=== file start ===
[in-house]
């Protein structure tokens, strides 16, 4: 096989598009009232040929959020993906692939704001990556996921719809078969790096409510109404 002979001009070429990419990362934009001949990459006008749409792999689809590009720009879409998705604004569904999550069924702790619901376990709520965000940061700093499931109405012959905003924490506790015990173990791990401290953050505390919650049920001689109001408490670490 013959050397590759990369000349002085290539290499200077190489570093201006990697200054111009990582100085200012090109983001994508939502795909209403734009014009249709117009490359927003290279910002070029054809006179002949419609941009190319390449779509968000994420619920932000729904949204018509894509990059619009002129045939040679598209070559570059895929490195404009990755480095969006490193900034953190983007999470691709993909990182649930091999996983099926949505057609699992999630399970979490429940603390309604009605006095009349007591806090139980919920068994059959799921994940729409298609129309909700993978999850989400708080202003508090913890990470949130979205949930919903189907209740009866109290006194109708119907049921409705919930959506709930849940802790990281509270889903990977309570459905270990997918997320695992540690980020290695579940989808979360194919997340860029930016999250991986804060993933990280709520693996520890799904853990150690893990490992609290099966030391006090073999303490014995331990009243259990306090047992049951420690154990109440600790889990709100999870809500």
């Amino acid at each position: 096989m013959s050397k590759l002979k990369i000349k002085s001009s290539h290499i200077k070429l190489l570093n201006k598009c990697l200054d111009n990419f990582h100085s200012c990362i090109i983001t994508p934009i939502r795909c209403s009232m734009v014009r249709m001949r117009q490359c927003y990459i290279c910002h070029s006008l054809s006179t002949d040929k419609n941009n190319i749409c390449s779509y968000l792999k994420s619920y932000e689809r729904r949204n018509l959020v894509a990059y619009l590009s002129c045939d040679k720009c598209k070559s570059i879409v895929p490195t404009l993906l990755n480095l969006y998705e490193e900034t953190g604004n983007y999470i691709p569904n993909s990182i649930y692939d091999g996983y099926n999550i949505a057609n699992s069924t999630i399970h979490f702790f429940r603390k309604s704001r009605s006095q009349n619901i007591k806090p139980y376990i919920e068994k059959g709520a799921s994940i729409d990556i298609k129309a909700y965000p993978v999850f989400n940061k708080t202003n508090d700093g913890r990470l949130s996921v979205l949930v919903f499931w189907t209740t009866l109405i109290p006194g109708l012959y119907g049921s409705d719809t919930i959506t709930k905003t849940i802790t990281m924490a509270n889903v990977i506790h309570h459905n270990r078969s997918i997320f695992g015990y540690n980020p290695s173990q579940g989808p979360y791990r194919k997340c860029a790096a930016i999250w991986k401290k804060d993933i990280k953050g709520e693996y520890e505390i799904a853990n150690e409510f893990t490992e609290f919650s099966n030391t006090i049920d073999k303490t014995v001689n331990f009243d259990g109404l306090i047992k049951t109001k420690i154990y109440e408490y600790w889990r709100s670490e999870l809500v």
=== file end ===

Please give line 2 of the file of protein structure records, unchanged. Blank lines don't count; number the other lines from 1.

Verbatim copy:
């Protein structure tokens, strides 16, 4: 096989598009009232040929959020993906692939704001990556996921719809078969790096409510109404 002979001009070429990419990362934009001949990459006008749409792999689809590009720009879409998705604004569904999550069924702790619901376990709520965000940061700093499931109405012959905003924490506790015990173990791990401290953050505390919650049920001689109001408490670490 013959050397590759990369000349002085290539290499200077190489570093201006990697200054111009990582100085200012090109983001994508939502795909209403734009014009249709117009490359927003290279910002070029054809006179002949419609941009190319390449779509968000994420619920932000729904949204018509894509990059619009002129045939040679598209070559570059895929490195404009990755480095969006490193900034953190983007999470691709993909990182649930091999996983099926949505057609699992999630399970979490429940603390309604009605006095009349007591806090139980919920068994059959799921994940729409298609129309909700993978999850989400708080202003508090913890990470949130979205949930919903189907209740009866109290006194109708119907049921409705919930959506709930849940802790990281509270889903990977309570459905270990997918997320695992540690980020290695579940989808979360194919997340860029930016999250991986804060993933990280709520693996520890799904853990150690893990490992609290099966030391006090073999303490014995331990009243259990306090047992049951420690154990109440600790889990709100999870809500």